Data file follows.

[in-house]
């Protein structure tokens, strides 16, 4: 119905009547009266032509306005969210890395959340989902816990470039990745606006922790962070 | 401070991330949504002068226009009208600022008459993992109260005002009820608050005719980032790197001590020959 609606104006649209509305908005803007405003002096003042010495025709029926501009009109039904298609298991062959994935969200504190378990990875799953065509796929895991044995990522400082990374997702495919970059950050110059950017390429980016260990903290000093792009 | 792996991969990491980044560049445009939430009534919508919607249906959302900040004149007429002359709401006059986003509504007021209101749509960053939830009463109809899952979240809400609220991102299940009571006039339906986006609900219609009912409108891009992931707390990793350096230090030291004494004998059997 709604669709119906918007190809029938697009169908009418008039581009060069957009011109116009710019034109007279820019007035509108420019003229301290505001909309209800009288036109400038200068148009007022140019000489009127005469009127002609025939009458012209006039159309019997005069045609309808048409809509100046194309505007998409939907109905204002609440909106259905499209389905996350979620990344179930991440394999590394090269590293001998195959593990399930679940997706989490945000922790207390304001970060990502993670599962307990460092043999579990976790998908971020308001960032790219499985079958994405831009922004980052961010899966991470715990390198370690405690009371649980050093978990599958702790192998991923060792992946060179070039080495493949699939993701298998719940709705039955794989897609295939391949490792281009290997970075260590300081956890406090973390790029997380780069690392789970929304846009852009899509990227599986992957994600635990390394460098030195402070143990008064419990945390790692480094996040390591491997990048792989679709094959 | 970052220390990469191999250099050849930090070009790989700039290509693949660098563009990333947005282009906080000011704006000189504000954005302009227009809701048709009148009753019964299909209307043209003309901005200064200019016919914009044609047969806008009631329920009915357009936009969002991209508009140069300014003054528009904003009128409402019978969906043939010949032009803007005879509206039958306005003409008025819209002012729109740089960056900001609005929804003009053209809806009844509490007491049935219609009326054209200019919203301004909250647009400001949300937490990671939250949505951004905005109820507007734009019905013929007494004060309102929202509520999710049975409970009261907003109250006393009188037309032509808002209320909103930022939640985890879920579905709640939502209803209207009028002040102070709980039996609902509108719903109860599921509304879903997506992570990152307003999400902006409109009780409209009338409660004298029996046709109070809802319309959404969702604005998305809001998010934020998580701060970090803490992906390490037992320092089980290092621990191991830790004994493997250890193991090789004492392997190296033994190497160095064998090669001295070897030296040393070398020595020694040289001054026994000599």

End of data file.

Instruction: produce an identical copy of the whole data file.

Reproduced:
[in-house]
């Protein structure tokens, strides 16, 4: 119905009547009266032509306005969210890395959340989902816990470039990745606006922790962070 | 401070991330949504002068226009009208600022008459993992109260005002009820608050005719980032790197001590020959 609606104006649209509305908005803007405003002096003042010495025709029926501009009109039904298609298991062959994935969200504190378990990875799953065509796929895991044995990522400082990374997702495919970059950050110059950017390429980016260990903290000093792009 | 792996991969990491980044560049445009939430009534919508919607249906959302900040004149007429002359709401006059986003509504007021209101749509960053939830009463109809899952979240809400609220991102299940009571006039339906986006609900219609009912409108891009992931707390990793350096230090030291004494004998059997 709604669709119906918007190809029938697009169908009418008039581009060069957009011109116009710019034109007279820019007035509108420019003229301290505001909309209800009288036109400038200068148009007022140019000489009127005469009127002609025939009458012209006039159309019997005069045609309808048409809509100046194309505007998409939907109905204002609440909106259905499209389905996350979620990344179930991440394999590394090269590293001998195959593990399930679940997706989490945000922790207390304001970060990502993670599962307990460092043999579990976790998908971020308001960032790219499985079958994405831009922004980052961010899966991470715990390198370690405690009371649980050093978990599958702790192998991923060792992946060179070039080495493949699939993701298998719940709705039955794989897609295939391949490792281009290997970075260590300081956890406090973390790029997380780069690392789970929304846009852009899509990227599986992957994600635990390394460098030195402070143990008064419990945390790692480094996040390591491997990048792989679709094959 | 970052220390990469191999250099050849930090070009790989700039290509693949660098563009990333947005282009906080000011704006000189504000954005302009227009809701048709009148009753019964299909209307043209003309901005200064200019016919914009044609047969806008009631329920009915357009936009969002991209508009140069300014003054528009904003009128409402019978969906043939010949032009803007005879509206039958306005003409008025819209002012729109740089960056900001609005929804003009053209809806009844509490007491049935219609009326054209200019919203301004909250647009400001949300937490990671939250949505951004905005109820507007734009019905013929007494004060309102929202509520999710049975409970009261907003109250006393009188037309032509808002209320909103930022939640985890879920579905709640939502209803209207009028002040102070709980039996609902509108719903109860599921509304879903997506992570990152307003999400902006409109009780409209009338409660004298029996046709109070809802319309959404969702604005998305809001998010934020998580701060970090803490992906390490037992320092089980290092621990191991830790004994493997250890193991090789004492392997190296033994190497160095064998090669001295070897030296040393070398020595020694040289001054026994000599």